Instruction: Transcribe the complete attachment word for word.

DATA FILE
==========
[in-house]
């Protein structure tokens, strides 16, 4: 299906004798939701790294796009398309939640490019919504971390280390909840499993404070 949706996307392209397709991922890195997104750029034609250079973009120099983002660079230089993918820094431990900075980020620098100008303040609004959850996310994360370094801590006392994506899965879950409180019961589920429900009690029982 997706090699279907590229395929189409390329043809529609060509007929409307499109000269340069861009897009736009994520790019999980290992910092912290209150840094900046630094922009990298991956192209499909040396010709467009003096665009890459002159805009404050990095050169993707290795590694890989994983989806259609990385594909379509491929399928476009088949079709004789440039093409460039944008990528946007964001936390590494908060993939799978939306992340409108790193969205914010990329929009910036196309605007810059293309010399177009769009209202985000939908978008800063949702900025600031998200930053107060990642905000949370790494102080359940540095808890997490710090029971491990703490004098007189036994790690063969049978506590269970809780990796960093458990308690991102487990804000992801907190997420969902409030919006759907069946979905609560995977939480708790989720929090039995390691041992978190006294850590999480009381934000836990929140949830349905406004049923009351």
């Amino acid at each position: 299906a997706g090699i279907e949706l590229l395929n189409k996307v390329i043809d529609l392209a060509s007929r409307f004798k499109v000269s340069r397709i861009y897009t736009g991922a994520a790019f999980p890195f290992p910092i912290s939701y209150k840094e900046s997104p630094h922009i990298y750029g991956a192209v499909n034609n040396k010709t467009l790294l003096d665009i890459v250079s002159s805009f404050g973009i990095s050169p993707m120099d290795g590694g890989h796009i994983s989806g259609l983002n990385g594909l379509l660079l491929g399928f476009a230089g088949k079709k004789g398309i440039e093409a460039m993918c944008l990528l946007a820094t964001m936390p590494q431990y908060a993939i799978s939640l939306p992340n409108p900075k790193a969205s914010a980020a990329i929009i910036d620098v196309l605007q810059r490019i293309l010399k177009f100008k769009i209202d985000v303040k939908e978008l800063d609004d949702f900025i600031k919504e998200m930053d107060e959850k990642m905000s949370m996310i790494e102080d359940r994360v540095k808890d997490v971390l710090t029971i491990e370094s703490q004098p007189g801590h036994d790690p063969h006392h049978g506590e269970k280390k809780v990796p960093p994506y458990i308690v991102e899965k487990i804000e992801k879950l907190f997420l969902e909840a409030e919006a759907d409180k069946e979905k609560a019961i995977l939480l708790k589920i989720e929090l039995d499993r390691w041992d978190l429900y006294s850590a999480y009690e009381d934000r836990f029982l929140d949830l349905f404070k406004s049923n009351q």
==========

[in-house]
């Protein structure tokens, strides 16, 4: 299906004798939701790294796009398309939640490019919504971390280390909840499993404070 949706996307392209397709991922890195997104750029034609250079973009120099983002660079230089993918820094431990900075980020620098100008303040609004959850996310994360370094801590006392994506899965879950409180019961589920429900009690029982 997706090699279907590229395929189409390329043809529609060509007929409307499109000269340069861009897009736009994520790019999980290992910092912290209150840094900046630094922009990298991956192209499909040396010709467009003096665009890459002159805009404050990095050169993707290795590694890989994983989806259609990385594909379509491929399928476009088949079709004789440039093409460039944008990528946007964001936390590494908060993939799978939306992340409108790193969205914010990329929009910036196309605007810059293309010399177009769009209202985000939908978008800063949702900025600031998200930053107060990642905000949370790494102080359940540095808890997490710090029971491990703490004098007189036994790690063969049978506590269970809780990796960093458990308690991102487990804000992801907190997420969902409030919006759907069946979905609560995977939480708790989720929090039995390691041992978190006294850590999480009381934000836990929140949830349905406004049923009351």
């Amino acid at each position: 299906a997706g090699i279907e949706l590229l395929n189409k996307v390329i043809d529609l392209a060509s007929r409307f004798k499109v000269s340069r397709i861009y897009t736009g991922a994520a790019f999980p890195f290992p910092i912290s939701y209150k840094e900046s997104p630094h922009i990298y750029g991956a192209v499909n034609n040396k010709t467009l790294l003096d665009i890459v250079s002159s805009f404050g973009i990095s050169p993707m120099d290795g590694g890989h796009i994983s989806g259609l983002n990385g594909l379509l660079l491929g399928f476009a230089g088949k079709k004789g398309i440039e093409a460039m993918c944008l990528l946007a820094t964001m936390p590494q431990y908060a993939i799978s939640l939306p992340n409108p900075k790193a969205s914010a980020a990329i929009i910036d620098v196309l605007q810059r490019i293309l010399k177009f100008k769009i209202d985000v303040k939908e978008l800063d609004d949702f900025i600031k919504e998200m930053d107060e959850k990642m905000s949370m996310i790494e102080d359940r994360v540095k808890d997490v971390l710090t029971i491990e370094s703490q004098p007189g801590h036994d790690p063969h006392h049978g506590e269970k280390k809780v990796p960093p994506y458990i308690v991102e899965k487990i804000e992801k879950l907190f997420l969902e909840a409030e919006a759907d409180k069946e979905k609560a019961i995977l939480l708790k589920i989720e929090l039995d499993r390691w041992d978190l429900y006294s850590a999480y009690e009381d934000r836990f029982l929140d949830l349905f404070k406004s049923n009351q």